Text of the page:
Warming up is important to help the body to get into the right emotional and physical state: by a serie of physical, cognitive tasks that challenge the nervous system, we gently put the body into the zone, the state we called the flow, to thrive for performance. Cardio vacscular arousal, balance, breathing, dynamic stretches, technical drills, proprioception, self talk and so on are tools and behaviours we can use to trigger a chain of physical reactions that will ease the body and mind into the right emotional state. By consistently and purposefully using a variety of tools to warmup we get to experiment, practice, choose and refine our routine to better discover what is useful for us to thrive. A long term benefit is to teach the brain overtime what is acceptable to get into the zone; because the brain is lazy and rely on the least amount of energy to survive, we need to practice everyday to remind him what works best for us. But hang on! the brain tends to avoid the so called negative experiences, so make your warmup is exciting and full of games, challenging, to you make sure you maximise the efficiency! Pick tools according to your warmup as well, don’t go full board everyday or you will brun out!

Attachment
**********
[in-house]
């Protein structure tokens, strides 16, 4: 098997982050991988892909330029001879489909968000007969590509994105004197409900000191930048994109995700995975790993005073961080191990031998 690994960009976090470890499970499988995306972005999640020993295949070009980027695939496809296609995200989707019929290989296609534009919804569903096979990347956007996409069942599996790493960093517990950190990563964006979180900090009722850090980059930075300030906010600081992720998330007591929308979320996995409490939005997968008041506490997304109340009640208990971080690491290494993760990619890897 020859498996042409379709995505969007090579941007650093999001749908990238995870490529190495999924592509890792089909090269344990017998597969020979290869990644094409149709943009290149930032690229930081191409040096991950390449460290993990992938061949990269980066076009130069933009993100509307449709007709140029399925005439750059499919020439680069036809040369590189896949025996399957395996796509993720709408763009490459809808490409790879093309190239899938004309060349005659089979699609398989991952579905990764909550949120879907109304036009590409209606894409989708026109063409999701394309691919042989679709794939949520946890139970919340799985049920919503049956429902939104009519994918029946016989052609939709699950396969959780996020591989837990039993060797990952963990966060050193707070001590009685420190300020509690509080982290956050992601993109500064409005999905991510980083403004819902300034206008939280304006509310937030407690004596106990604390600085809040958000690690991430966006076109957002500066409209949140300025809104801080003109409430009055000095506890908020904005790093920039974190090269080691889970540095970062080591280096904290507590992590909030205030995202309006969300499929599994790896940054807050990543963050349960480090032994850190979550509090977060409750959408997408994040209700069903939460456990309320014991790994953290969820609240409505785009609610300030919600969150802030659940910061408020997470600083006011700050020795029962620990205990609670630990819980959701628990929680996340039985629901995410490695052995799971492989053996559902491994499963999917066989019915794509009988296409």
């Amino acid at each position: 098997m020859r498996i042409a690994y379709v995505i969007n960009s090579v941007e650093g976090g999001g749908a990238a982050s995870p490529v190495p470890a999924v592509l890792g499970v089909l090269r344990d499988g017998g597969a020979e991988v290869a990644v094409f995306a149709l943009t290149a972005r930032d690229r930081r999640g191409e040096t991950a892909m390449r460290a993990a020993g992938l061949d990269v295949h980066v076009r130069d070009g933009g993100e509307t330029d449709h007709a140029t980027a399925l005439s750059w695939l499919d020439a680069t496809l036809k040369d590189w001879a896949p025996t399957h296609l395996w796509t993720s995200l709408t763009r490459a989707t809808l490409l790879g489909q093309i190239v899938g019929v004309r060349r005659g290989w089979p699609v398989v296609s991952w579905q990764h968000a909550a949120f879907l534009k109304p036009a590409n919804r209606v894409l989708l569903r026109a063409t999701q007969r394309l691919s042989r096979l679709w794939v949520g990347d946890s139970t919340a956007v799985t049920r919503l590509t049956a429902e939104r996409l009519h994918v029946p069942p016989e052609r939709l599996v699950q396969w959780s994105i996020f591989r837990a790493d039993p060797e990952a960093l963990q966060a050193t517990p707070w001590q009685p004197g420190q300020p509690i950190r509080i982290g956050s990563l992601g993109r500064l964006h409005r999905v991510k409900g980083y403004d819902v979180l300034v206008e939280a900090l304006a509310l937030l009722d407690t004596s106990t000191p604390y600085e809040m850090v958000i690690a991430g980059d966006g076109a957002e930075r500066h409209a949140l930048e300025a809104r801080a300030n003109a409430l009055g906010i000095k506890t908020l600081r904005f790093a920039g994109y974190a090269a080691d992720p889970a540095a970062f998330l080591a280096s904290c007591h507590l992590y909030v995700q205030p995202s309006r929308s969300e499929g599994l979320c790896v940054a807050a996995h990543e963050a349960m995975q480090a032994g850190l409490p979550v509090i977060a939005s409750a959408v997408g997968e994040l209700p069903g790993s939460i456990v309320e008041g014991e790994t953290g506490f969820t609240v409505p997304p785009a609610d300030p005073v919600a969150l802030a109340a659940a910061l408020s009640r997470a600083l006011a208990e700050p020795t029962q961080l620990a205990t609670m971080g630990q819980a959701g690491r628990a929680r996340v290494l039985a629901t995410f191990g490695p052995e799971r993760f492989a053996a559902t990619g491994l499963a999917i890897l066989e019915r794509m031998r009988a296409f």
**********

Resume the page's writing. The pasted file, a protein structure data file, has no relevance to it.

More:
So next time, you are late for training, at least you will know that you can pump your brain up cognitively or by doing breathing exercises in your car on the way to training to anticipate the huge load of information that will be thrown at you on the whitewater.

Enjoy the Podcast!

#11 Fabien Lefèvre

“Everything is freaking possible! Everyday day you have got the chance to change and you can be whoever you want to be. It’s a matter of choice” Fabien Lefèvre